The short answer is – YES! Medical grade marijuana, in-fact, is most often prescribed, legitimately, legally and successfully for cancer patients while they are undergoing chemotherapy and radiation treatments for cancer. Author, advocate and edibles expert Angel O’Grady agrees:
“Yes yes I would say yes! Unless it’s for lungs then I would say no and maybe do a vaporizer or stick to edibles.” (Connect with Angel, founder of Mountain High Pharms and author of Hemp and Cannabis Cooking Basics on Facebook to learn more!)
The long answer is also YES! but it’s worthwhile to investigate the “how” and “why” and “what distinguishes medical marijuana from recreational pot?” Let’s take things one step at a time:
HOW is marijuana safe to smoke during cancer treatments?
There are hundreds of active chemical compounds in the marijuana plant. The most popular of these compounds is called THC, or tetra-hydro-cannabinol. THC is the chemical responsible for the “high” feeling you get (or, that you’ve heard about others getting, ahem…) when you smoke a joint. (Need a MMJ primer? Read this first.) High quality recreational marijuana is cultivated to have up to 70% THC, especially if it comes from the Colorado Rockies.
(Can’t say exactly how I know this…since I live here, and all my neighbors are the licensed growers who supply the retail recreational marijuana outlets. Spend any amount of time in a high-altitude coffee shop and you can learn A LOT about the art and science, and the do’s and definitely-DO-NOT of cannabis cultivation…oh, and one more thing: that’s why you should really take it easy on the Colorado pot – it’s significantly more potent!)
Conventional cancer treatment kills the cancer cells by burning with radiation and poisoning with deadly chemicals. These treatments also kill just about everything else for the patient – his energy, his appetite, his hair, his digestion, his sex-drive, his joy for living. I’ve seen this with friends and recently with my mom. My mom lived in Utah for the duration of her battle with cancer, where marijuana is still illegal. However, she was able to secure a valid prescription for medical marijuana during her cancer treatments to help with her appetite and depression. Medical marijuana, however, has almost no THC. Rather, it is cultivated specifically to be higher in a compound called cannabidiols, or CBDs. CBDs don’t make you feel spacy or give you that out-of-body trip, rather they alleviate pain, increase appetite, normalize hormonal function and even slow the growth of cancer cells.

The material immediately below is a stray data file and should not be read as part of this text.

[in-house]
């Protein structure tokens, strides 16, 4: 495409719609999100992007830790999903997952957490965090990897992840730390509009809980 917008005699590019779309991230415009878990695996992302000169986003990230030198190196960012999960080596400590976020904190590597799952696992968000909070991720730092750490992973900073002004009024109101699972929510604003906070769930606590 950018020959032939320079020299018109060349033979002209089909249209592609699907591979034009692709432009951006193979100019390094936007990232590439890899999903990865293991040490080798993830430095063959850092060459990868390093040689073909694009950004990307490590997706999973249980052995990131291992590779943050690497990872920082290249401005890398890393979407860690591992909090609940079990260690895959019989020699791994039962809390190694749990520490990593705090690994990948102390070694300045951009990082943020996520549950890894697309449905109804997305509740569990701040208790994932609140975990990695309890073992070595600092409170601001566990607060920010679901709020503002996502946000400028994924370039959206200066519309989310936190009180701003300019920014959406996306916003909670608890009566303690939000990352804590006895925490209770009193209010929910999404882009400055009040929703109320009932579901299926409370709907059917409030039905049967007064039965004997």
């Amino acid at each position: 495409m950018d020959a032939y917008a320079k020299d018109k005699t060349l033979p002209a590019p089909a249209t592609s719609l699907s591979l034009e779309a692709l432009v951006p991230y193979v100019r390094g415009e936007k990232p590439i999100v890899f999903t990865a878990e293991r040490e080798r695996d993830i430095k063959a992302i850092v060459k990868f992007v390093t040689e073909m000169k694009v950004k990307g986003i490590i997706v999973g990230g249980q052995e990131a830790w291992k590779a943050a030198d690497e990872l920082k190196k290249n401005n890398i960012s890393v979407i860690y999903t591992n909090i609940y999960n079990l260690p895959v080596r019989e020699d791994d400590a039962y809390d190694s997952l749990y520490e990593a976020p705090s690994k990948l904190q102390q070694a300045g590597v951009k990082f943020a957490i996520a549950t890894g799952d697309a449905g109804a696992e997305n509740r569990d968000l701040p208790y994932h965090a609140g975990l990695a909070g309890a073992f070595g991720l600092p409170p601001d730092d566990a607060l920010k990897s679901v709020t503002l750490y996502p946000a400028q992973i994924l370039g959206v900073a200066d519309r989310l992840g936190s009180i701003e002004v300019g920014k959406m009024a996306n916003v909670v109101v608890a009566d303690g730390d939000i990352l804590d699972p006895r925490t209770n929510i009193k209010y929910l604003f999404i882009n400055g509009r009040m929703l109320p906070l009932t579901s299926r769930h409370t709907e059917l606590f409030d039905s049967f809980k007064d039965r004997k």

Here’s an interesting thread I found that speaks more specifically about the chemical/biological changes your oncologist may find when you are using marijuana – prescription or otherwise:
“This topic is always quickly elevated. I think this question is best suited for you and your medical team. I would definately tell your Onc you are occasionally smoking because MJ can cause a rise in HCG and Estrogen. both of which you probably want to keep low as possible.” (from tc-cancer.com)
Marinol is a syntheitc THC pill that is often prescribed during chemo treatment. I did not use either, Ativan and Phenergen worked great for me with little side effects. My best tip is to get on a anti-naseau routine and stick to it. For me I took an 1/2 a phernegen 30 min before eating and took an ativan if I started feeling funny.”
It is worth noting as well, that the FDA, the AMA and the NIH agree that not enough research has been published to positively demonstrate the efficacy of incorporating marijuana into routine cancer treatments. Read what they have to say here.
Here’s what scientists at the University of Washington Alcohol & Drug Abuse Institute discovered: